The First Sanctuary City Surrenders!
President Trump is hailing the first victory in his fight against “sanctuary cities” after a South Florida mayor ordered his employees on Thursday to begin working more closely with federal immigration authorities.
For years, Miami-Dade County has refused to hold some undocumented immigrants in its jails for federal immigration agents. But after Trump signed an executive order threatening to withhold federal funding from sanctuary cities, Miami-Dade County Mayor Carlos Gimenez changed his mind.
Gimenez signed an executive order Thursday ordering the director of his corrections department to begin honoring all requests by Immigration and Customs Enforcement(ICE) to hold immigration suspects in Miami-Dade County jails.
“Miami-Dade County complies with federal law and intends to fully cooperate with the federal government,” the order read.
Gimenez said he made the decision to ensure that the county does not lose out on $355 million in federal funding it has coming in 2017.
The Trouble With the Newly-Recharged ‘Accountability Journalism’
Over at the Neiman Journalism Lab, Ken Doctor offers an essay about mutual accountability – the audience holds the media accountable, the media holds the powerful accountable – that runs along fine until we hit this point:
If publishers, editors, and general managers — at dailies, public radio stations, alternative weeklies, TV outlets and emerging digital startups — assert such values, what work will they point to, each week or each day, that fulfills that promise? Those news organizations — The New York Times, The Washington Post, The New Yorker, Vanity Fair, The Atlantic, Mother Jones, The Guardian — that have seen a boom in subscription sales have done just that. They’ve done the visible work, and readers have responded.
Er, okay, except… all of those examples are center-left to pretty far left. If you can’t find any publication on the Right that represents the values of good journalism you want to salute, then I start to draw some conclusions about how you define “holding the powerful accountable.”
He continues with this example:
The real-life implications for Americans, given the spate of policy/law changes, looks like it is going to be profound. Especially at the local level (where, let’s remember, everyone lives), health care, environmental, education, and criminal justice impacts should be quite reportable. This week, via NPR’s All Things Considered, I heard the kind of report we need. NPR, in partnership with Phoenix’s KJZZ and Kaiser Health News, produced “Arizona Children Could Lose Health Coverage Under Obamacare Repeal.” In less than four minutes, it made human impacts clear.
The NPR piece does quote a health care policy expert from the Goldwater Institute, but otherwise it follows a really familiar narrative: The good and generous government is giving something to the deserving needy, and bad people want to take it away. Repealing a law that has been largely disliked since its inception is framed as cruel act to a mom who survived ovarian cancer in college.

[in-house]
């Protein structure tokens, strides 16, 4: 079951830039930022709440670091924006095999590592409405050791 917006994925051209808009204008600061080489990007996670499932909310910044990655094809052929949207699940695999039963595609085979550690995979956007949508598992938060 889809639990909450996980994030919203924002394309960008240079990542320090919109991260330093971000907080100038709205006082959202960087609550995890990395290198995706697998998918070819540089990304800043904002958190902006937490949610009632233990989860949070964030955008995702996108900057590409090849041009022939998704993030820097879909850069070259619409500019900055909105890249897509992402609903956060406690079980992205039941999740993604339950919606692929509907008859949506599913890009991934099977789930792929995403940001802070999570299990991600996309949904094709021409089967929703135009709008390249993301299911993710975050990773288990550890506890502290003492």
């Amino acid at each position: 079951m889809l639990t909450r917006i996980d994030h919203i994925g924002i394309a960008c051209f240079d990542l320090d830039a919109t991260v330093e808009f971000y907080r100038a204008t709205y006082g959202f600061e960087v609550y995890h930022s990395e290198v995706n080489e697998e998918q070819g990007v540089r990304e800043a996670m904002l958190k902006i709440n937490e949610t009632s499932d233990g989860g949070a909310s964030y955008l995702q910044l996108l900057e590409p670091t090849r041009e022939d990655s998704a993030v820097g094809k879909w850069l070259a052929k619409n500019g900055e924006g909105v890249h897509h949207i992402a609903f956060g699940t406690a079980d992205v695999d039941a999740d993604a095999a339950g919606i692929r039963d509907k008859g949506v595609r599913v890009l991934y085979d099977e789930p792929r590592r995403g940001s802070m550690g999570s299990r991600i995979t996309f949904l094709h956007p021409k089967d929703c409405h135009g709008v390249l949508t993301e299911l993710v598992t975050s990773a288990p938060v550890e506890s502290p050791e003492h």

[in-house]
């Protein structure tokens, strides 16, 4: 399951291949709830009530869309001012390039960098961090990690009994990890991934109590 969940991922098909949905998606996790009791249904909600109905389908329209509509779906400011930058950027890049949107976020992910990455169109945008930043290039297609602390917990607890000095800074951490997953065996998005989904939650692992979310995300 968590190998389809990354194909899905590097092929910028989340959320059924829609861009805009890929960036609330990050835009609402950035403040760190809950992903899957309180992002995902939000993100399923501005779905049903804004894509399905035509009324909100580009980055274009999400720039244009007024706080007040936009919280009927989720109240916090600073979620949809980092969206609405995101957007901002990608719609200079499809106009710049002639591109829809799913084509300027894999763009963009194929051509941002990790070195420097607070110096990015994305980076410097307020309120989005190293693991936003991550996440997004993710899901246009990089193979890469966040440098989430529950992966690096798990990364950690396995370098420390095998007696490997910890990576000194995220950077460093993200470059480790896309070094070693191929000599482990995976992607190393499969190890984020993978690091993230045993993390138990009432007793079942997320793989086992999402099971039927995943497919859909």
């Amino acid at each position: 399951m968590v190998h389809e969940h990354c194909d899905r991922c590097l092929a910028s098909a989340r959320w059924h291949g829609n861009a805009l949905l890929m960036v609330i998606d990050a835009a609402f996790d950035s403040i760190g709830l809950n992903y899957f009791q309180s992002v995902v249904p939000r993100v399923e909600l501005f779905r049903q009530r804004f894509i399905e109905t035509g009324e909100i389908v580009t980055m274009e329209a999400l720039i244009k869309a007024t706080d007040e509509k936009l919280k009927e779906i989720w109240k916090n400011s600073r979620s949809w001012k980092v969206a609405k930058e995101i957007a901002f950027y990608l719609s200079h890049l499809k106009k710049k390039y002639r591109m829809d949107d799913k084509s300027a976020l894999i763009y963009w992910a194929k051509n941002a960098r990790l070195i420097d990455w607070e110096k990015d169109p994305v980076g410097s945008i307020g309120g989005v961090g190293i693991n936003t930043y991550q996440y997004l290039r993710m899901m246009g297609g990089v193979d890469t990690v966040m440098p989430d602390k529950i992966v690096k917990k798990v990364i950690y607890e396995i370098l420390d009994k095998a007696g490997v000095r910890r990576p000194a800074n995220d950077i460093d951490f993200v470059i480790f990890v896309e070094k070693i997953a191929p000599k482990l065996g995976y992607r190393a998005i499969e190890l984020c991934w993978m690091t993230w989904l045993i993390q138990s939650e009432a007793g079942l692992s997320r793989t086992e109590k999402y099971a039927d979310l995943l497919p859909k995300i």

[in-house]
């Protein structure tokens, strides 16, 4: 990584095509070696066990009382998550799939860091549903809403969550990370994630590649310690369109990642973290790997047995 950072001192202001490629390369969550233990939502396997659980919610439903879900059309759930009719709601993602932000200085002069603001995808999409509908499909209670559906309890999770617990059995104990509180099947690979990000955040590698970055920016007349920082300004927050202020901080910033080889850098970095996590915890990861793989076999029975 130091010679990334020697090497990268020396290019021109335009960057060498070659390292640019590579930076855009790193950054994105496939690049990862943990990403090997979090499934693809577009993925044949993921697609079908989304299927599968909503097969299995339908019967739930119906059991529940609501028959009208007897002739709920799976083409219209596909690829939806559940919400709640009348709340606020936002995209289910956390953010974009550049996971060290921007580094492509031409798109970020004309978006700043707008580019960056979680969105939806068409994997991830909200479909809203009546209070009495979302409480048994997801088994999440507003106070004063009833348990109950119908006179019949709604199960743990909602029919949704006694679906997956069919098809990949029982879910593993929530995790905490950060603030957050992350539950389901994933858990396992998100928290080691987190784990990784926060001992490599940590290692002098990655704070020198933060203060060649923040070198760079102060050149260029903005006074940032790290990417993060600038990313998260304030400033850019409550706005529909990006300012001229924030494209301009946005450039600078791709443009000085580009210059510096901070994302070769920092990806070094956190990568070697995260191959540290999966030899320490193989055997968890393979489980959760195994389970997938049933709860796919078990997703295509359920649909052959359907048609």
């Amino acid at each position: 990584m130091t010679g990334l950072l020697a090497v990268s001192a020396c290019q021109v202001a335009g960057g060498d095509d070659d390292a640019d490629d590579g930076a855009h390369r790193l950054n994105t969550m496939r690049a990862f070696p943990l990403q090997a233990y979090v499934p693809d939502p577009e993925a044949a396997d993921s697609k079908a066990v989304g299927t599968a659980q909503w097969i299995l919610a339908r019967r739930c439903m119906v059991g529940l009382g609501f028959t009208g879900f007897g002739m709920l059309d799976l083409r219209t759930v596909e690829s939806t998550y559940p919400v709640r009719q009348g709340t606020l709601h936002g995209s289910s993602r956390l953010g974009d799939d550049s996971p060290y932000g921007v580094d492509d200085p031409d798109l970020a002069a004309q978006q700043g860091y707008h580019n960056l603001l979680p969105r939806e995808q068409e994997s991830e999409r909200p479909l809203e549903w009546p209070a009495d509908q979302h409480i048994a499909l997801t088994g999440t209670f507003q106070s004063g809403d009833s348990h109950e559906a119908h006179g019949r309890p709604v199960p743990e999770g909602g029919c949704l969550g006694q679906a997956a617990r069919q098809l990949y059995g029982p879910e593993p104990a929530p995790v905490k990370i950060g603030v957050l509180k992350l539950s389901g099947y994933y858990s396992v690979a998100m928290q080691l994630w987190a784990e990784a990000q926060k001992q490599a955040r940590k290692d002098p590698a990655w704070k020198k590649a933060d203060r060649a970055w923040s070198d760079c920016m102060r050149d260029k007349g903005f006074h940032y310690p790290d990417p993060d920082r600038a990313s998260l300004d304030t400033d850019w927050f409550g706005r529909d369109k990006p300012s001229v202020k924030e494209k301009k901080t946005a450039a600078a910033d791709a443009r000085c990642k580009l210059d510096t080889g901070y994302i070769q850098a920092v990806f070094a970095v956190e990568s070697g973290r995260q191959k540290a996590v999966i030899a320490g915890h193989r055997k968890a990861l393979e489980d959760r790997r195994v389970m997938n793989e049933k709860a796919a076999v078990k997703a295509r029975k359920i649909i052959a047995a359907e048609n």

Perhaps the potential repeal of Obamacare strikes many journalists as outrageous. It’s a free country, and they’re free to come to that conclusion. But what else outrages them?
Did the falsity of ‘if you like your plan, you can keep your plan’ outrage them? Did veterans dying while waiting for care from the VA outrage them? Did the administration’s actions before, during and after the Benghazi attack outrage them? This isn’t “whataboutism,” allegedly a disingenuous form of changing the subject. This is a challenge to political journalists, that if they saw these other Obama-era scandals as regrettable, but inconsequential snafus, with no larger lesson or meaning… why?
If you see certain other stories of scandal and incompetence as deeply meaningful, and national “teachable moments”, why is that? Hopefully your sense of a meaningful and consequential cause for outrage doesn’t align perfectly with one party’s interests. Ideally, the course of human events will periodically bring you to offer a critical assessment of someone you previously liked or agreed with. (Ahem. Bob McDonnell. Ben Carson. Mike Huckabee.)
There is desire among the president’s most high-profile critics to build a broad bipartisan coalition of permanent opposition to Trump, to minimize his ability to change national policies, and to leave him a legacy as one of America’s least consequential presidents. But is the motivation for that opposition Trump’s deviation from traditional Republicanism, or because of his partial alignment with it?